"You know, for a Vanilla Walk, this totally works. I wanna see how you did it (animation gibberish I won't bore you with). The knees aren't popping or anything.. All right! Sweet! He he. I'm so happy to see that, that's great. Cool man, well, I got nothing to say. Nice job Micah." I'm speechless too. Thanks Mark!

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"If you don't walk on 12's, you're not normal." - Richard Williams

Thursday, November 19, 2009

Vanilla? But I wanted CHOCOLATE!

So, this weeks assignment is a Vanilla walk. Yep, the old common and ordinary walk with zero attitude or style. It makes sense since we need to know the basics before we exploit them and I'm totally on board with that. So, here's my first pass at Blocking (Key poses and Breakdown Poses). It stutters because I left it on stepped keys, which means the pose will hold until I create a new one.


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Ballie is taking a 4 step stroll through Maya

Monday, November 16, 2009

Tailor Assignment and the Need For an A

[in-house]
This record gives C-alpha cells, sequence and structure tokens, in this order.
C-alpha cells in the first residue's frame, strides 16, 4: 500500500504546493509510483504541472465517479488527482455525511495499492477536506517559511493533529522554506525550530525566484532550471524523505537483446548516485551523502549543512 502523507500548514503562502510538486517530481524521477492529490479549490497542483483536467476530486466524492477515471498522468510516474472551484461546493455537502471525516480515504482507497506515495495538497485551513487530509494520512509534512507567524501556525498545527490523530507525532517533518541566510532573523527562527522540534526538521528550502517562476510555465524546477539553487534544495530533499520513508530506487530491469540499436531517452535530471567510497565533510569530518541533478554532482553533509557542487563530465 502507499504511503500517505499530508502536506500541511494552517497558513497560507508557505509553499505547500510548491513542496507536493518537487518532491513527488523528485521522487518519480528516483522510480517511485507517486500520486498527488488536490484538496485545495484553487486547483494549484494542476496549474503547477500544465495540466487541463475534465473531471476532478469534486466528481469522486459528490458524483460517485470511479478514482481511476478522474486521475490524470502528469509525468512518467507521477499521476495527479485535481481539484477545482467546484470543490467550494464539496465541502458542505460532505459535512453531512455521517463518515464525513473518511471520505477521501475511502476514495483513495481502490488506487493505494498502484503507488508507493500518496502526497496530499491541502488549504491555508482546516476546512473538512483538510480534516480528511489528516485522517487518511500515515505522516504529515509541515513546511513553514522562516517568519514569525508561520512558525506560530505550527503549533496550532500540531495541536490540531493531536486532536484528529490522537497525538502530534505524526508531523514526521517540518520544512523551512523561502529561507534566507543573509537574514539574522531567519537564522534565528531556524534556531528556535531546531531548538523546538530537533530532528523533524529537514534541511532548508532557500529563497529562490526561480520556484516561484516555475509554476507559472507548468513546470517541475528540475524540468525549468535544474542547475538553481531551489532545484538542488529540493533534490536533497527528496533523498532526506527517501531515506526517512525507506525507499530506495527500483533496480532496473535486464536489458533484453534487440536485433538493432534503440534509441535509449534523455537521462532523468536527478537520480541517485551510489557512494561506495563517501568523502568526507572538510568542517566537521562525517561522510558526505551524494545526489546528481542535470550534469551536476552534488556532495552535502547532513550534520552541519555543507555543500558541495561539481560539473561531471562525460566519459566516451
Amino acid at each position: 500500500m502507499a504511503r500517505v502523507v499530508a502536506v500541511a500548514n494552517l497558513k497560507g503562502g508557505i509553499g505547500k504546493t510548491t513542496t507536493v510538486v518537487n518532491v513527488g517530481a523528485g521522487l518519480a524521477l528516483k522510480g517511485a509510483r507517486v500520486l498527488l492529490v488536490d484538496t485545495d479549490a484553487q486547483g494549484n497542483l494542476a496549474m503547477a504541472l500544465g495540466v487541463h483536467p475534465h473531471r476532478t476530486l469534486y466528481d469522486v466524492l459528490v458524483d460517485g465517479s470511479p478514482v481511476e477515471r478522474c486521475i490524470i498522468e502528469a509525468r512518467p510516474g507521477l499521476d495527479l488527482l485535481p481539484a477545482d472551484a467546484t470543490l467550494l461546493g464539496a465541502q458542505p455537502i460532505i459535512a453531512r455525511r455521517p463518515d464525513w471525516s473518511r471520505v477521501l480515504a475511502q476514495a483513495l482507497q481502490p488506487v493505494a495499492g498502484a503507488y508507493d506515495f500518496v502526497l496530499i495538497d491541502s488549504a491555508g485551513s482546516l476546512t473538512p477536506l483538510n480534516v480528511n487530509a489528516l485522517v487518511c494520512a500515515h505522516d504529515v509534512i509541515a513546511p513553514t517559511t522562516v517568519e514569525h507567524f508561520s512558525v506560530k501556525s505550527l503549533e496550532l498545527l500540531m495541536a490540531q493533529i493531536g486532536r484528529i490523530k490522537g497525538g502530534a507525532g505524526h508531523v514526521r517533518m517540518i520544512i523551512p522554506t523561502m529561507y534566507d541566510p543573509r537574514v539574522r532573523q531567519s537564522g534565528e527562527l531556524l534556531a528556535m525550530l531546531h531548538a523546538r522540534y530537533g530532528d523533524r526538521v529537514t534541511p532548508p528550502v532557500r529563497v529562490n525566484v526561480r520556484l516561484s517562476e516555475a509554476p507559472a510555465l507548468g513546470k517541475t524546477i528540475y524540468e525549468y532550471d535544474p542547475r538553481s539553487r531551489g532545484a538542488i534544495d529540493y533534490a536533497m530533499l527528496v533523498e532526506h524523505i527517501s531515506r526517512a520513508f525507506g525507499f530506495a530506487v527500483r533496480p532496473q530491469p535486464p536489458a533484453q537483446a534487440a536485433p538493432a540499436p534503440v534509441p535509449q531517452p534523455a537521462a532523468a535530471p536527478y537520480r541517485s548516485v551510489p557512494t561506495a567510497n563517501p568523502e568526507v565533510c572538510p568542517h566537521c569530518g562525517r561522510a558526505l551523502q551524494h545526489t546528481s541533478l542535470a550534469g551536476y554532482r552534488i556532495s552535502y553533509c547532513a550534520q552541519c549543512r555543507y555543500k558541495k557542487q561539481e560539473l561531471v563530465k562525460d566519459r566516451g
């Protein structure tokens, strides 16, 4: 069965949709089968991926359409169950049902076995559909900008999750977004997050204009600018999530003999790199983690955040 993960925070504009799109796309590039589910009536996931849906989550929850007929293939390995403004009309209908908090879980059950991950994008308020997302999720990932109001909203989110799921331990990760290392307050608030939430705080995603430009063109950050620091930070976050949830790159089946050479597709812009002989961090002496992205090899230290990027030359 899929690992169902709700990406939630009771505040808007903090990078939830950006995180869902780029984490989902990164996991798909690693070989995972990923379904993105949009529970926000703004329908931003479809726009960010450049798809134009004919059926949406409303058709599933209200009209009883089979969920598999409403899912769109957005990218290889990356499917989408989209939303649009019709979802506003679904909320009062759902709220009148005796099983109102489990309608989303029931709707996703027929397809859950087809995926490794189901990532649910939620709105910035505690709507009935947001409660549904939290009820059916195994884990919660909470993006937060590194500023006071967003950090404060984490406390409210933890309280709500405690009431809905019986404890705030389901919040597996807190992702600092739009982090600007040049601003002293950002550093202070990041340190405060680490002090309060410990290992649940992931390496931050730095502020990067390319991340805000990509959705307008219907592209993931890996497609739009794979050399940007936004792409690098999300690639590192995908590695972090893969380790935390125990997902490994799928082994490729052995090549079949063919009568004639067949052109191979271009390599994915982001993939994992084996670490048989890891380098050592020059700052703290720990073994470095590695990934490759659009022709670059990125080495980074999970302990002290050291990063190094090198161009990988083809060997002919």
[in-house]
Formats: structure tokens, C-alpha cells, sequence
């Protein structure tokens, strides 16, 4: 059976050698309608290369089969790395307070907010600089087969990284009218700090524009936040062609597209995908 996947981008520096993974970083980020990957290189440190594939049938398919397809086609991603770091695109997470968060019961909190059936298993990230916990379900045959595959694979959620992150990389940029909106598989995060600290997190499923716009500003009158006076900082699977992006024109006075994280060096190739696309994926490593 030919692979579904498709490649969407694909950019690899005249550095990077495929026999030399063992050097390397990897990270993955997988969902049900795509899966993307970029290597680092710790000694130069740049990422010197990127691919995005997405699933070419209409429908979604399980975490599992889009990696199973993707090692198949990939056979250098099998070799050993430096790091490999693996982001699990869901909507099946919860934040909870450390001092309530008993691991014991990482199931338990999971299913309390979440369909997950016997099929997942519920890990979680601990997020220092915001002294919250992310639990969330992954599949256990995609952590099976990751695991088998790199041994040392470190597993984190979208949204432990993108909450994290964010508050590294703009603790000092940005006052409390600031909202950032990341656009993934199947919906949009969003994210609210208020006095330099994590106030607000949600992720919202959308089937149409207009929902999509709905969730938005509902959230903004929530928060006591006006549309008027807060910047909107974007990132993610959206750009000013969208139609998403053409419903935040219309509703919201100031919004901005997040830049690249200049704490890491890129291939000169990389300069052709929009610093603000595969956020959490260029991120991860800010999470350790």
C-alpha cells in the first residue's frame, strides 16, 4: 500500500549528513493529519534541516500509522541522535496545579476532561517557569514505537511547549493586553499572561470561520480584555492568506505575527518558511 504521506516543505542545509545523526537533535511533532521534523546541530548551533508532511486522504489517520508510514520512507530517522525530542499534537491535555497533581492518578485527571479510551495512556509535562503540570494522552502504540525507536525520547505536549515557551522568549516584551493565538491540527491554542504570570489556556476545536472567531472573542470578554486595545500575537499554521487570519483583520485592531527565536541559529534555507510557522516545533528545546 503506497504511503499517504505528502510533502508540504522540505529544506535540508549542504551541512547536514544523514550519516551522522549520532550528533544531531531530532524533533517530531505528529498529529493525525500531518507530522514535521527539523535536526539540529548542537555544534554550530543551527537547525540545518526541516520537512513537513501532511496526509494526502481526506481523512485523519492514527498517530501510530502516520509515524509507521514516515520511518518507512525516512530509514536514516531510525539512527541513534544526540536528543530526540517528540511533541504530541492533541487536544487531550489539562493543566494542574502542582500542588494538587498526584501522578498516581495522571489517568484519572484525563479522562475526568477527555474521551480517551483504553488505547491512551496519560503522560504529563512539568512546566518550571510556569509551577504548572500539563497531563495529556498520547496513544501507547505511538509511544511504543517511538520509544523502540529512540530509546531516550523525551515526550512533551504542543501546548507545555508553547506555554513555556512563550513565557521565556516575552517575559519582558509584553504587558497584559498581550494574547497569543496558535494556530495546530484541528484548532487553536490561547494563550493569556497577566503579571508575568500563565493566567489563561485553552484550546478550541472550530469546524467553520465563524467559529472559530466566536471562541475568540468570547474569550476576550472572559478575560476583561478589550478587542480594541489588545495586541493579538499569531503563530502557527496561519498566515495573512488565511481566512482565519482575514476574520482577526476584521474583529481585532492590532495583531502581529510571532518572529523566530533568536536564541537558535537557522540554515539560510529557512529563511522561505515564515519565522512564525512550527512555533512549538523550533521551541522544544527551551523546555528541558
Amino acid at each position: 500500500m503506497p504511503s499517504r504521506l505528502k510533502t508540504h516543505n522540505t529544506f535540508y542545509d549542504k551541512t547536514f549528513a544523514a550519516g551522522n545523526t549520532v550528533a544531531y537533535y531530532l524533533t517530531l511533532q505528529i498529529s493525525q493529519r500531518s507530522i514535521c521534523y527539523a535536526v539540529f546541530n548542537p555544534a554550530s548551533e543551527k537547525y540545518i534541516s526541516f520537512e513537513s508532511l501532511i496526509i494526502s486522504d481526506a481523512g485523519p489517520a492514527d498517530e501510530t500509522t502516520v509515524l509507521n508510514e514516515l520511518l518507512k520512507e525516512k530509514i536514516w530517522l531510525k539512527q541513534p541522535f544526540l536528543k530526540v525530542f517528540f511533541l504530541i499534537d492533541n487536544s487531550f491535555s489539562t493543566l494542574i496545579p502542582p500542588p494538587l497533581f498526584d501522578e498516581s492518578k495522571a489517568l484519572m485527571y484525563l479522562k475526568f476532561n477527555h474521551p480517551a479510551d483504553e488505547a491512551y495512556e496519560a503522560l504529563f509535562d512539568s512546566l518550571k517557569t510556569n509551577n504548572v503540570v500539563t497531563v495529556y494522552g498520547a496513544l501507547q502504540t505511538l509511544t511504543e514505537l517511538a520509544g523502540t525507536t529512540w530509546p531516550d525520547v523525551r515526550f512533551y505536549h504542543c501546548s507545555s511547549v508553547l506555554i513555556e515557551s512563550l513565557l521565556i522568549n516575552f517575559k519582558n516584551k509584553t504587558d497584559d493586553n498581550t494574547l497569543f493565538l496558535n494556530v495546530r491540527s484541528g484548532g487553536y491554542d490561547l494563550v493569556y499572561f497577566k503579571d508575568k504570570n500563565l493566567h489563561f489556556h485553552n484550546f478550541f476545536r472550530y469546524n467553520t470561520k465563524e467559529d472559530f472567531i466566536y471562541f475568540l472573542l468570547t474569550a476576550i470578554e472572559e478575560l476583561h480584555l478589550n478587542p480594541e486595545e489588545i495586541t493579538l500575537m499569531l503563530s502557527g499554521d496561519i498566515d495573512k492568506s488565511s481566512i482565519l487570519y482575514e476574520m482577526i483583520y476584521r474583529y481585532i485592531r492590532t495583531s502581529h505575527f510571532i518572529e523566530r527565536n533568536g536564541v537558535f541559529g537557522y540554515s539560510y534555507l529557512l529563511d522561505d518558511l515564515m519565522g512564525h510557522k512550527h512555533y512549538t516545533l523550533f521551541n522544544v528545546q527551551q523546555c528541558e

This past week was a great assignment on overlapping action and drag. The basic idea behind this is how do things react, like a tail, when the object they are attached to moves. They don't all move at once, but, instead, move in succession. It's amazing when you "get it" how good the animation looks.

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So, I was bound and determined to get an A (close, B+) because I wanted to impress my mentor and also feel like I was getting this principle. I struggled a bit with the pendulum (haven't uploaded that yet, still working out the kinks) but concentrated on this one to really nail it. Other than a few spacing issues, Mark thought it was really good.